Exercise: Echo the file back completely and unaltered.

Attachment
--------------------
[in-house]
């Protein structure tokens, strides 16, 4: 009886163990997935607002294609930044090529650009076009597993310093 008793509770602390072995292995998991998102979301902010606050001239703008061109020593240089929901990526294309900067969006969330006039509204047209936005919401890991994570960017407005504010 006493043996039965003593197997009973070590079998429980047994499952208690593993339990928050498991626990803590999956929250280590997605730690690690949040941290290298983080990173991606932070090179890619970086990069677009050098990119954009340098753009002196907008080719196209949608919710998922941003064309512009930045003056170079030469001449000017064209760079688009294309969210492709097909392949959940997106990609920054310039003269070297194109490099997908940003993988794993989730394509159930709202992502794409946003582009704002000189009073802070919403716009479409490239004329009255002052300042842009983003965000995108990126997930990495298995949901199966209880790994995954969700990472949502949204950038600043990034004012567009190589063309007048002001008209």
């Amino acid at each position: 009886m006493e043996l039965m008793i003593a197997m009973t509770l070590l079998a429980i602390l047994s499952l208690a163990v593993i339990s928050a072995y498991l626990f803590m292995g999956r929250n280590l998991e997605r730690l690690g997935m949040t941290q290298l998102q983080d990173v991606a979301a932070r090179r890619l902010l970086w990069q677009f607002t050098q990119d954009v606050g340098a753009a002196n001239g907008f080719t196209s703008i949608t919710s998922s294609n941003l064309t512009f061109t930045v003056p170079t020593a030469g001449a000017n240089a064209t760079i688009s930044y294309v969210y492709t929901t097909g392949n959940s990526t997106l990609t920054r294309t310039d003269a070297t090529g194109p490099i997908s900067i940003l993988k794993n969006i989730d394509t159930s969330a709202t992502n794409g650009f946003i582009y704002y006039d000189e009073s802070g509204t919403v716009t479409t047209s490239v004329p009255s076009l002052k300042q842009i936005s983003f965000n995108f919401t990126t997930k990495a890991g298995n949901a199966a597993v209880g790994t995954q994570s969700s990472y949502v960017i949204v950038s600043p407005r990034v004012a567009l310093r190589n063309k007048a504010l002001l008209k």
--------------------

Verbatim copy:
[in-house]
């Protein structure tokens, strides 16, 4: 009886163990997935607002294609930044090529650009076009597993310093 008793509770602390072995292995998991998102979301902010606050001239703008061109020593240089929901990526294309900067969006969330006039509204047209936005919401890991994570960017407005504010 006493043996039965003593197997009973070590079998429980047994499952208690593993339990928050498991626990803590999956929250280590997605730690690690949040941290290298983080990173991606932070090179890619970086990069677009050098990119954009340098753009002196907008080719196209949608919710998922941003064309512009930045003056170079030469001449000017064209760079688009294309969210492709097909392949959940997106990609920054310039003269070297194109490099997908940003993988794993989730394509159930709202992502794409946003582009704002000189009073802070919403716009479409490239004329009255002052300042842009983003965000995108990126997930990495298995949901199966209880790994995954969700990472949502949204950038600043990034004012567009190589063309007048002001008209």
């Amino acid at each position: 009886m006493e043996l039965m008793i003593a197997m009973t509770l070590l079998a429980i602390l047994s499952l208690a163990v593993i339990s928050a072995y498991l626990f803590m292995g999956r929250n280590l998991e997605r730690l690690g997935m949040t941290q290298l998102q983080d990173v991606a979301a932070r090179r890619l902010l970086w990069q677009f607002t050098q990119d954009v606050g340098a753009a002196n001239g907008f080719t196209s703008i949608t919710s998922s294609n941003l064309t512009f061109t930045v003056p170079t020593a030469g001449a000017n240089a064209t760079i688009s930044y294309v969210y492709t929901t097909g392949n959940s990526t997106l990609t920054r294309t310039d003269a070297t090529g194109p490099i997908s900067i940003l993988k794993n969006i989730d394509t159930s969330a709202t992502n794409g650009f946003i582009y704002y006039d000189e009073s802070g509204t919403v716009t479409t047209s490239v004329p009255s076009l002052k300042q842009i936005s983003f965000n995108f919401t990126t997930k990495a890991g298995n949901a199966a597993v209880g790994t995954q994570s969700s990472y949502v960017i949204v950038s600043p407005r990034v004012a567009l310093r190589n063309k007048a504010l002001l008209k």